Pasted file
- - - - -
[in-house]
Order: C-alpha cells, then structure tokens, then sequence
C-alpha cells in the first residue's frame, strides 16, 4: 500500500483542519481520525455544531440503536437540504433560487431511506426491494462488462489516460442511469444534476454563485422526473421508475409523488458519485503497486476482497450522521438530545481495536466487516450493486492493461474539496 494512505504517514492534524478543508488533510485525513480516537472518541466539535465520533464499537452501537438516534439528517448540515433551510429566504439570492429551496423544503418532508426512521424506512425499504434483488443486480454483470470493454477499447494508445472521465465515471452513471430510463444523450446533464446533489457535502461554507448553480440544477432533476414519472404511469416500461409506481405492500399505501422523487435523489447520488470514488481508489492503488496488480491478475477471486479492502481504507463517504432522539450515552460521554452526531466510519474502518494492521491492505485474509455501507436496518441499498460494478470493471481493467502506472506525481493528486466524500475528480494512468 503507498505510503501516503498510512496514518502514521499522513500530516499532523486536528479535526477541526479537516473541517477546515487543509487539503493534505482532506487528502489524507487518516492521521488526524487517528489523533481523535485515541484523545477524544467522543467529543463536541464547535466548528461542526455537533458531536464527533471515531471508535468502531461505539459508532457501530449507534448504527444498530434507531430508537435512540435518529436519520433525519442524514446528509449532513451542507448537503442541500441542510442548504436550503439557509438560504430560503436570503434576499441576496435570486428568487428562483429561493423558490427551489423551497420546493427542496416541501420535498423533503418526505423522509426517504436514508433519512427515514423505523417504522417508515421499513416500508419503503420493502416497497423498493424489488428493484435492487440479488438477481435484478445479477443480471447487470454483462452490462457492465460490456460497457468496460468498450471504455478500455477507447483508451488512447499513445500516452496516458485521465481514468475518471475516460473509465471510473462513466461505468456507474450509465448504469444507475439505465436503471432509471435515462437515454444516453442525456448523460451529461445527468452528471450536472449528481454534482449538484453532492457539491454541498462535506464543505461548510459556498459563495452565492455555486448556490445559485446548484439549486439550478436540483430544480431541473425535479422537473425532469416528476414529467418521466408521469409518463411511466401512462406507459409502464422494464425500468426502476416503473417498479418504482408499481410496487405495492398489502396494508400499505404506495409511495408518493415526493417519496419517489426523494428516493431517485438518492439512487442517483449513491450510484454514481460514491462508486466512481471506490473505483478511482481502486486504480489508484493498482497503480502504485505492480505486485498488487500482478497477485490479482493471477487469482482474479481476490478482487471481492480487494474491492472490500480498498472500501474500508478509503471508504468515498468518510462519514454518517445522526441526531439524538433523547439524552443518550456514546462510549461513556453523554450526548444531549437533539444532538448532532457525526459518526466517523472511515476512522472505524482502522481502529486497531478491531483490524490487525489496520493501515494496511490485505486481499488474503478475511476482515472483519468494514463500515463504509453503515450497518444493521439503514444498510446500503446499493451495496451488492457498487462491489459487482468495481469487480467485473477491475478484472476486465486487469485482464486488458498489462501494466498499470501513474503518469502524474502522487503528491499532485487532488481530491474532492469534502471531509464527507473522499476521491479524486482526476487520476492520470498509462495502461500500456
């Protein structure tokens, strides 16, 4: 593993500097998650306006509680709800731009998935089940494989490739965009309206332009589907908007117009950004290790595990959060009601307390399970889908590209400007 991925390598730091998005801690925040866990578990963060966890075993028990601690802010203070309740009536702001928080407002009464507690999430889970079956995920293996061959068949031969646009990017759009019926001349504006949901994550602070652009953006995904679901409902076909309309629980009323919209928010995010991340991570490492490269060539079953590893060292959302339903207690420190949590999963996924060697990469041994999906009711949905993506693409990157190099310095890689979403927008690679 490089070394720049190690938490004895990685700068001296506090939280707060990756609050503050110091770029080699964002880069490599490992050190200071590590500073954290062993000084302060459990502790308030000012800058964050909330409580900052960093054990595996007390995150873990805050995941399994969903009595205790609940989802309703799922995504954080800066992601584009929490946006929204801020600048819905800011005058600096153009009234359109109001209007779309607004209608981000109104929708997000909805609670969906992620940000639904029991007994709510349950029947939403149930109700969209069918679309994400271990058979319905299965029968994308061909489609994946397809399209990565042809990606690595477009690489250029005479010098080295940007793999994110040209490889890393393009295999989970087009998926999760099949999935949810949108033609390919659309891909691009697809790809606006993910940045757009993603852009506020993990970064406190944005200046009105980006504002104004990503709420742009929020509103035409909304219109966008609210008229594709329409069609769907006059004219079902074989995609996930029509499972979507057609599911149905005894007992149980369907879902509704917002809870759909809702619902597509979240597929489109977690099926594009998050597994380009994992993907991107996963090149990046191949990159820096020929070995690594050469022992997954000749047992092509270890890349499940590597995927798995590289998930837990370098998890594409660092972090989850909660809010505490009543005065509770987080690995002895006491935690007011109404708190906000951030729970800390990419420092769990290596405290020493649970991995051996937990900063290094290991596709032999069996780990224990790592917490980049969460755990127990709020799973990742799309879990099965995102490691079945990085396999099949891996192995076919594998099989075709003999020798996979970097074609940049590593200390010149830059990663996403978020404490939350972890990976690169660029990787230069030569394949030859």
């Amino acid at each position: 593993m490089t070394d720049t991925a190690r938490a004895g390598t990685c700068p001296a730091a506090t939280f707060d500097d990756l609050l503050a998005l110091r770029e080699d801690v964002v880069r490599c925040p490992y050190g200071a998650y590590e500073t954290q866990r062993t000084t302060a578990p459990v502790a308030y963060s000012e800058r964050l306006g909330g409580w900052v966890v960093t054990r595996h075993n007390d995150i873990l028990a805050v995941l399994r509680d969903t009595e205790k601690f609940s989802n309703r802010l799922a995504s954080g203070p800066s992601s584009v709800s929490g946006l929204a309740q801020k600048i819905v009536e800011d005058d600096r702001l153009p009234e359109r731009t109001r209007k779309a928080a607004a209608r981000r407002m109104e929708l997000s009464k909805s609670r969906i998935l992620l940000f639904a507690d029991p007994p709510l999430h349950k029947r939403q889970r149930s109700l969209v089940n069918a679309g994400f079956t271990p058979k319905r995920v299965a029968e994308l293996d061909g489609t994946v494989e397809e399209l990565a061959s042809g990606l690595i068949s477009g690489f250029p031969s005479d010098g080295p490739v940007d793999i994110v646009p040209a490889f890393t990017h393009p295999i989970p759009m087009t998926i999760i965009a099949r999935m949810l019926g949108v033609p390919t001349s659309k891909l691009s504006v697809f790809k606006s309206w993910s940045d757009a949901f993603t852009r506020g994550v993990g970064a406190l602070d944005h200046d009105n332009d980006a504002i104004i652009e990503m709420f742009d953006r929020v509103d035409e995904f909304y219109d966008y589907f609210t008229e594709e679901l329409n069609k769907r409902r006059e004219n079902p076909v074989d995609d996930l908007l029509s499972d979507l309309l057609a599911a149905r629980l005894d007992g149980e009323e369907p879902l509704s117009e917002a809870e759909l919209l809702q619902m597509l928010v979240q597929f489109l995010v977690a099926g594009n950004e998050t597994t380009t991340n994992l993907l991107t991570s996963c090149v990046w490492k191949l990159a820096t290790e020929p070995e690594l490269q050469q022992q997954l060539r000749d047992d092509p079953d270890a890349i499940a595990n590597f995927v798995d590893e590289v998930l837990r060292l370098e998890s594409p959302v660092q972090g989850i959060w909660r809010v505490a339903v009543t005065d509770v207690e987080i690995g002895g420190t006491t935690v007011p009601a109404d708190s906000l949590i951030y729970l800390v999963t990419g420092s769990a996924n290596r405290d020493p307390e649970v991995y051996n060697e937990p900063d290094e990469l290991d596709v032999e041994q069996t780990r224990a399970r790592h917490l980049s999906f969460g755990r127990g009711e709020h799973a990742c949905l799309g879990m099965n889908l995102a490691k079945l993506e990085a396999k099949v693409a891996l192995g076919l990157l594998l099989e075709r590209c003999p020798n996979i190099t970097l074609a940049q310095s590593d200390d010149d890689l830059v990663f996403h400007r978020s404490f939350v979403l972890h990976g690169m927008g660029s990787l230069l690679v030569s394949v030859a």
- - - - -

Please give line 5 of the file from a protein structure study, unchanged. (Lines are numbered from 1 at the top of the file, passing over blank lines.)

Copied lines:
């Amino acid at each position: 593993m490089t070394d720049t991925a190690r938490a004895g390598t990685c700068p001296a730091a506090t939280f707060d500097d990756l609050l503050a998005l110091r770029e080699d801690v964002v880069r490599c925040p490992y050190g200071a998650y590590e500073t954290q866990r062993t000084t302060a578990p459990v502790a308030y963060s000012e800058r964050l306006g909330g409580w900052v966890v960093t054990r595996h075993n007390d995150i873990l028990a805050v995941l399994r509680d969903t009595e205790k601690f609940s989802n309703r802010l799922a995504s954080g203070p800066s992601s584009v709800s929490g946006l929204a309740q801020k600048i819905v009536e800011d005058d600096r702001l153009p009234e359109r731009t109001r209007k779309a928080a607004a209608r981000r407002m109104e929708l997000s009464k909805s609670r969906i998935l992620l940000f639904a507690d029991p007994p709510l999430h349950k029947r939403q889970r149930s109700l969209v089940n069918a679309g994400f079956t271990p058979k319905r995920v299965a029968e994308l293996d061909g489609t994946v494989e397809e399209l990565a061959s042809g990606l690595i068949s477009g690489f250029p031969s005479d010098g080295p490739v940007d793999i994110v646009p040209a490889f890393t990017h393009p295999i989970p759009m087009t998926i999760i965009a099949r999935m949810l019926g949108v033609p390919t001349s659309k891909l691009s504006v697809f790809k606006s309206w993910s940045d757009a949901f993603t852009r506020g994550v993990g970064a406190l602070d944005h200046d009105n332009d980006a504002i104004i652009e990503m709420f742009d953006r929020v509103d035409e995904f909304y219109d966008y589907f609210t008229e594709e679901l329409n069609k769907r409902r006059e004219n079902p076909v074989d995609d996930l908007l029509s499972d979507l309309l057609a599911a149905r629980l005894d007992g149980e009323e369907p879902l509704s117009e917002a809870e759909l919209l809702q619902m597509l928010v979240q597929f489109l995010v977690a099926g594009n950004e998050t597994t380009t991340n994992l993907l991107t991570s996963c090149v990046w490492k191949l990159a820096t290790e020929p070995e690594l490269q050469q022992q997954l060539r000749d047992d092509p079953d270890a890349i499940a595990n590597f995927v798995d590893e590289v998930l837990r060292l370098e998890s594409p959302v660092q972090g989850i959060w909660r809010v505490a339903v009543t005065d509770v207690e987080i690995g002895g420190t006491t935690v007011p009601a109404d708190s906000l949590i951030y729970l800390v999963t990419g420092s769990a996924n290596r405290d020493p307390e649970v991995y051996n060697e937990p900063d290094e990469l290991d596709v032999e041994q069996t780990r224990a399970r790592h917490l980049s999906f969460g755990r127990g009711e709020h799973a990742c949905l799309g879990m099965n889908l995102a490691k079945l993506e990085a396999k099949v693409a891996l192995g076919l990157l594998l099989e075709r590209c003999p020798n996979i190099t970097l074609a940049q310095s590593d200390d010149d890689l830059v990663f996403h400007r978020s404490f939350v979403l972890h990976g690169m927008g660029s990787l230069l690679v030569s394949v030859a």